At the Finance Committee Meeting of January 13, 2020, Amy Hendricks, Finance Director, distributed to City Council a Revenue Budget Worksheet and Fund Details for period ending December 2019. She explained they are collecting final long-range planning and capital expenses they made need in various departments so they can incorporate them into the final version of the budget.
“The Fund Details spreadsheet indicates year beginning cash, actual revenue, actual expense, change in fund balance, and the current cash balance,” stated Hendricks. “The general fund did have growth at over $1.5 million, which is in part due to health insurance conversion. There was over $400,000 of savings in the reduced rates, and they were able to pay a significant amount of the city’s premiums through the course of 2019 from reserves that were in fund 703 for the insurance claims because the runoff claims from BAC did not materialize. They kept the budget contained during the year and have some revenue growth.”
She conveyed that Fund 200 (Road) is due to the increases in income tax over the course of the year. With pending retirements, they have Funds 208 (Police Pension) and Fund (320) Retirement in place and they made a little bit of a larger transfer to the general fund into these funds during 2019 in preparation for knowing they had some increased numbers of retirements. They will have additional retirements in the police department and other departments as well, and they will be looking at more sizeable transfers into those funds to maintain their health.
Hendricks said Fund 810 (State Highway Patrol Transfer) shows a reduction of almost $112,000, which is the law library fund, and they did disbursements that caught up about two years’ worth of payments.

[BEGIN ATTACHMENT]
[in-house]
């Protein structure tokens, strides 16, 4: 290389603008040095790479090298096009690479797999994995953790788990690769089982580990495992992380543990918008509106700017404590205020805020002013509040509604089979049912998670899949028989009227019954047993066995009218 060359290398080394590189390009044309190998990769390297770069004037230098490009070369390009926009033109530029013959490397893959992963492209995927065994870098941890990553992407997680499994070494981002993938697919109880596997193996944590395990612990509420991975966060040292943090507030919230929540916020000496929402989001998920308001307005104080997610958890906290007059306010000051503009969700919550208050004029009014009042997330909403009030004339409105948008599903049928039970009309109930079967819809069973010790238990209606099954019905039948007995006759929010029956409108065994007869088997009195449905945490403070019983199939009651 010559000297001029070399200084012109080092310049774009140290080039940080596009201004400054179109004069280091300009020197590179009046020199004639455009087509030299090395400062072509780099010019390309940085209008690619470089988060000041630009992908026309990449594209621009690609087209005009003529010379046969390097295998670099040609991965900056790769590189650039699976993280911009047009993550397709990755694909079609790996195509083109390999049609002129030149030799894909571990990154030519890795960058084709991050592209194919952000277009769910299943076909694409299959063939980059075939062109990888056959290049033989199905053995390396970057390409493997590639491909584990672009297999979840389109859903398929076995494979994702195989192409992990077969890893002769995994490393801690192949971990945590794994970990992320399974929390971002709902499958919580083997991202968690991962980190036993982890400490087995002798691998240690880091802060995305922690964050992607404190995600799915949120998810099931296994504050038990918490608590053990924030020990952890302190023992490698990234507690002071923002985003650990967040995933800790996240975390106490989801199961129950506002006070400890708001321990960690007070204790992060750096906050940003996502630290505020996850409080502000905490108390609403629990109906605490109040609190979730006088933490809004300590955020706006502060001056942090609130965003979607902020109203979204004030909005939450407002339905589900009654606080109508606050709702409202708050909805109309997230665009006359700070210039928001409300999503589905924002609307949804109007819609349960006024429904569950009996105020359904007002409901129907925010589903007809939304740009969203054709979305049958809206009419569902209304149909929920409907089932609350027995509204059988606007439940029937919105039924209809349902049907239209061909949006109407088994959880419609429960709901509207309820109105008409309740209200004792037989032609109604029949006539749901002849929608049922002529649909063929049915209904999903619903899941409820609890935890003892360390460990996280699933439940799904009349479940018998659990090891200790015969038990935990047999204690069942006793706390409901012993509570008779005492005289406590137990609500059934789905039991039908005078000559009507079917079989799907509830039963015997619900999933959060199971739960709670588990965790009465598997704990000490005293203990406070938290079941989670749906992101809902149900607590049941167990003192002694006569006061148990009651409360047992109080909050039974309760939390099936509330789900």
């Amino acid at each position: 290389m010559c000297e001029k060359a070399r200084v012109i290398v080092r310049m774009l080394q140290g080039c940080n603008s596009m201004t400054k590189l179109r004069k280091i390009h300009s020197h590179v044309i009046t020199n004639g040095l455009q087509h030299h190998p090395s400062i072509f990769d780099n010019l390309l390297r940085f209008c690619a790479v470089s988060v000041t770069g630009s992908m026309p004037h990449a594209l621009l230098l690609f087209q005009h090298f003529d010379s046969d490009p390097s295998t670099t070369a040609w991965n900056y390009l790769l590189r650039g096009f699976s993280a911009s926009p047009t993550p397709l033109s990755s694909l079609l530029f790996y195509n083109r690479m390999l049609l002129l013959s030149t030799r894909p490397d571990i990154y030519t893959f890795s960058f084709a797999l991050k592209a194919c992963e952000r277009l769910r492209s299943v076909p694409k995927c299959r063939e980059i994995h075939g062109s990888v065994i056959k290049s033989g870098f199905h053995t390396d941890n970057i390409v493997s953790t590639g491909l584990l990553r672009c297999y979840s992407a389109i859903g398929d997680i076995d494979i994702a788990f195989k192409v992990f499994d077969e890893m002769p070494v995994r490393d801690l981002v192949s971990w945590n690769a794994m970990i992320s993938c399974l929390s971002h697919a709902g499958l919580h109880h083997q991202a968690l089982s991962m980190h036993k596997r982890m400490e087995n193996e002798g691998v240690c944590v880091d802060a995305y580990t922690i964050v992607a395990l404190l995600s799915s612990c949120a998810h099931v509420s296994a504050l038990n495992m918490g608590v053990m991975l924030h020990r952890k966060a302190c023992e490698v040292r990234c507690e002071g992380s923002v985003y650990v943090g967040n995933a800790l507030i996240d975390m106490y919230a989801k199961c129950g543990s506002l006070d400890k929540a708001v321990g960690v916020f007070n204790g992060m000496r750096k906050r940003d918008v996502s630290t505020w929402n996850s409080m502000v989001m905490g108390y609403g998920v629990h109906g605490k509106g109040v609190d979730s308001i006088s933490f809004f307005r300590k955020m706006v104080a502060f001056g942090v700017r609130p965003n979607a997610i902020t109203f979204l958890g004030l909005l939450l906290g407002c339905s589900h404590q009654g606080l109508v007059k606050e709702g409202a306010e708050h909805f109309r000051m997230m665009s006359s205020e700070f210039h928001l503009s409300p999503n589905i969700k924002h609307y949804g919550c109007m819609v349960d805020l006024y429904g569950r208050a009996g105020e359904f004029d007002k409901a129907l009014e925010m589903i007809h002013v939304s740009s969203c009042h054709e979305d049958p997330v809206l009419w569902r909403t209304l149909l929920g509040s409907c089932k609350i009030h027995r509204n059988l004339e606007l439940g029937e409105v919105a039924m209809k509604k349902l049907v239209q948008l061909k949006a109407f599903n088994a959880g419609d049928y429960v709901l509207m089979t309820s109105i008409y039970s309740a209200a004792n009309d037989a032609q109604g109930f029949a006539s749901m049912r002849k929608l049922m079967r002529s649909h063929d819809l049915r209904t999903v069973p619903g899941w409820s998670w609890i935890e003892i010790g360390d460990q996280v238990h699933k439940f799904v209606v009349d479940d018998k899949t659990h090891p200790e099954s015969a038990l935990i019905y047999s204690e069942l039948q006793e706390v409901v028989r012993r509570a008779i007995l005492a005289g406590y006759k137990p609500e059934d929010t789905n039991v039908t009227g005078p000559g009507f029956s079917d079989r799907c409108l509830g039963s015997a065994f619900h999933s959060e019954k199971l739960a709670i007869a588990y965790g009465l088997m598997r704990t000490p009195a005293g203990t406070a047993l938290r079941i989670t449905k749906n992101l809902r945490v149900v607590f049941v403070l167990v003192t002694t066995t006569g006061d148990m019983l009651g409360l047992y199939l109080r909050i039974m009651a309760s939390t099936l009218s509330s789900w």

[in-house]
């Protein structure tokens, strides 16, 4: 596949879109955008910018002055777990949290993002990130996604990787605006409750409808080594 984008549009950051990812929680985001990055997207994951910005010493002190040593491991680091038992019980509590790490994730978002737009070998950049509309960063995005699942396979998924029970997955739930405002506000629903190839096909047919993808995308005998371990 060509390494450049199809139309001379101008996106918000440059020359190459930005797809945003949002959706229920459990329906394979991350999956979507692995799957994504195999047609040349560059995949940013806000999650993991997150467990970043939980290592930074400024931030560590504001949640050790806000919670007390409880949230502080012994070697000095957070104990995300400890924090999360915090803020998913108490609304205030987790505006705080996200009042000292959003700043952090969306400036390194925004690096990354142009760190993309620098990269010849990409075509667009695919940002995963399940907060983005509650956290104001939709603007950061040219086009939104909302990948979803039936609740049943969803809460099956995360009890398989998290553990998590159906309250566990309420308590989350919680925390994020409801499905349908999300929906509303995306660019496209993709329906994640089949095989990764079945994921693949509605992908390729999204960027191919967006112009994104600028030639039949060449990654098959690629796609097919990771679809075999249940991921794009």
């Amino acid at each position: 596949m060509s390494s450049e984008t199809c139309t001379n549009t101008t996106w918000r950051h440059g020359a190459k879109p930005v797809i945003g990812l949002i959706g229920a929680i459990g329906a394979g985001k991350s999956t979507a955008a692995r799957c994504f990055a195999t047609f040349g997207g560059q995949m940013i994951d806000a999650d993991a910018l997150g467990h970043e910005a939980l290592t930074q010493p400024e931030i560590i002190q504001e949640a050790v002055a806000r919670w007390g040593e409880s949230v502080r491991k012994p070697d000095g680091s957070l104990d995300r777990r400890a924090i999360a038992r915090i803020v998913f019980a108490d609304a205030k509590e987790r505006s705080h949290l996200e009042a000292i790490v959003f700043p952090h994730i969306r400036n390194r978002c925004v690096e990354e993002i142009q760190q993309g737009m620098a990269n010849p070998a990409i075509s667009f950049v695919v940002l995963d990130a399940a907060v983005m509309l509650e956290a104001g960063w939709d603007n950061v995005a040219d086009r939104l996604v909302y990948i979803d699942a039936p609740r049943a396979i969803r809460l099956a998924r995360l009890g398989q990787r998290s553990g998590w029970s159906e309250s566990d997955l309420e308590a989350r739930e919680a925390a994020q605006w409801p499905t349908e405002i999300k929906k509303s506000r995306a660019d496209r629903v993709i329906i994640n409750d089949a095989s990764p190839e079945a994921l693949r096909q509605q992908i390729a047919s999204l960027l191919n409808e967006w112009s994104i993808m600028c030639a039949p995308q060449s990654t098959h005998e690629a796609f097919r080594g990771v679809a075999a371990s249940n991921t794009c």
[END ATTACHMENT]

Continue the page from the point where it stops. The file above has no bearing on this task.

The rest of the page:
She referred to the Detailed Revenue History Report, which provides notes to give information on why there may be variances up or down in several line items.
“Overall, revenue is as anticipated and the real estates taxes in all funds grew by 8.4% because of the increases in the property values last year,” said the Finance Director.
Hendricks noted they had a reduction of about 20% in the court revenue and she referred this to the court to look at whether it’s a decline in case load.
In the general fund the city received $173,000 in repayment from the water fund because of monies that were advanced years ago and did not get repaid.
“This is one of the things Moody’s wanted the city to address,” said Hendricks.
She said the city did have an increase in revenues in the utility fund for water of a little over $400,000. This was close to what was estimated based on the rate increase.
She reported the interest income will probably drop this year closer to $275,000, verses the $324,000 the city received in 2019.
“The city has been fortunate in the last couple of years as they doubled their interest income in 2018 over the prior year to $173,000, and $324,000 in 2019, so this has contributed to things they have needed to purchase – technology and things like that,” stated Hendricks.
In closing, she said there will be more information to follow as they just closed the 2019 financial year.